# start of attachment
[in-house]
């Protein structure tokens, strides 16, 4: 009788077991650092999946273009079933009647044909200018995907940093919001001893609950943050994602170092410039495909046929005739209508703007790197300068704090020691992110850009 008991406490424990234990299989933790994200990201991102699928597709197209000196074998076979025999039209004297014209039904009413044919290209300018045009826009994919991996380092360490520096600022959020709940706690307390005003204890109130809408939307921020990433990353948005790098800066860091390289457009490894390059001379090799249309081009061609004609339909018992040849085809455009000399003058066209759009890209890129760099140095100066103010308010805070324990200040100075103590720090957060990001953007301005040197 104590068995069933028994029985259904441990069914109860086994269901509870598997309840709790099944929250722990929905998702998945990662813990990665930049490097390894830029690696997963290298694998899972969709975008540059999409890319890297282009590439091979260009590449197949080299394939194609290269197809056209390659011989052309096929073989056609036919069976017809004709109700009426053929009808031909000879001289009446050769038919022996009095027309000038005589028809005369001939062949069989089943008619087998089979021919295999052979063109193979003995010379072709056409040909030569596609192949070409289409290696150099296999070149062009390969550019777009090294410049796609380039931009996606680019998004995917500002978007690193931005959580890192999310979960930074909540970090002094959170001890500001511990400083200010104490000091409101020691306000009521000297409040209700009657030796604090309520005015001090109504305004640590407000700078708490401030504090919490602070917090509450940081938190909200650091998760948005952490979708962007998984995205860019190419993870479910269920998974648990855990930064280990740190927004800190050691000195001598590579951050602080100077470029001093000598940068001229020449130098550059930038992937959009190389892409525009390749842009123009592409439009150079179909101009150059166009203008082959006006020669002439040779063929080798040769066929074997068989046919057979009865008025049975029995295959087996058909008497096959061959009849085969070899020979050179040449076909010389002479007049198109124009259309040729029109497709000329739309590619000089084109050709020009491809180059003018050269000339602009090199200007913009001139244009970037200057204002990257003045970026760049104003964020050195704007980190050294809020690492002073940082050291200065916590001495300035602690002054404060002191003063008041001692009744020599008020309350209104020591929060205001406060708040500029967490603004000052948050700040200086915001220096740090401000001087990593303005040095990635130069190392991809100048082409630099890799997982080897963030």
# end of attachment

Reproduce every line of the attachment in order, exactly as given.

[in-house]
């Protein structure tokens, strides 16, 4: 009788077991650092999946273009079933009647044909200018995907940093919001001893609950943050994602170092410039495909046929005739209508703007790197300068704090020691992110850009 008991406490424990234990299989933790994200990201991102699928597709197209000196074998076979025999039209004297014209039904009413044919290209300018045009826009994919991996380092360490520096600022959020709940706690307390005003204890109130809408939307921020990433990353948005790098800066860091390289457009490894390059001379090799249309081009061609004609339909018992040849085809455009000399003058066209759009890209890129760099140095100066103010308010805070324990200040100075103590720090957060990001953007301005040197 104590068995069933028994029985259904441990069914109860086994269901509870598997309840709790099944929250722990929905998702998945990662813990990665930049490097390894830029690696997963290298694998899972969709975008540059999409890319890297282009590439091979260009590449197949080299394939194609290269197809056209390659011989052309096929073989056609036919069976017809004709109700009426053929009808031909000879001289009446050769038919022996009095027309000038005589028809005369001939062949069989089943008619087998089979021919295999052979063109193979003995010379072709056409040909030569596609192949070409289409290696150099296999070149062009390969550019777009090294410049796609380039931009996606680019998004995917500002978007690193931005959580890192999310979960930074909540970090002094959170001890500001511990400083200010104490000091409101020691306000009521000297409040209700009657030796604090309520005015001090109504305004640590407000700078708490401030504090919490602070917090509450940081938190909200650091998760948005952490979708962007998984995205860019190419993870479910269920998974648990855990930064280990740190927004800190050691000195001598590579951050602080100077470029001093000598940068001229020449130098550059930038992937959009190389892409525009390749842009123009592409439009150079179909101009150059166009203008082959006006020669002439040779063929080798040769066929074997068989046919057979009865008025049975029995295959087996058909008497096959061959009849085969070899020979050179040449076909010389002479007049198109124009259309040729029109497709000329739309590619000089084109050709020009491809180059003018050269000339602009090199200007913009001139244009970037200057204002990257003045970026760049104003964020050195704007980190050294809020690492002073940082050291200065916590001495300035602690002054404060002191003063008041001692009744020599008020309350209104020591929060205001406060708040500029967490603004000052948050700040200086915001220096740090401000001087990593303005040095990635130069190392991809100048082409630099890799997982080897963030």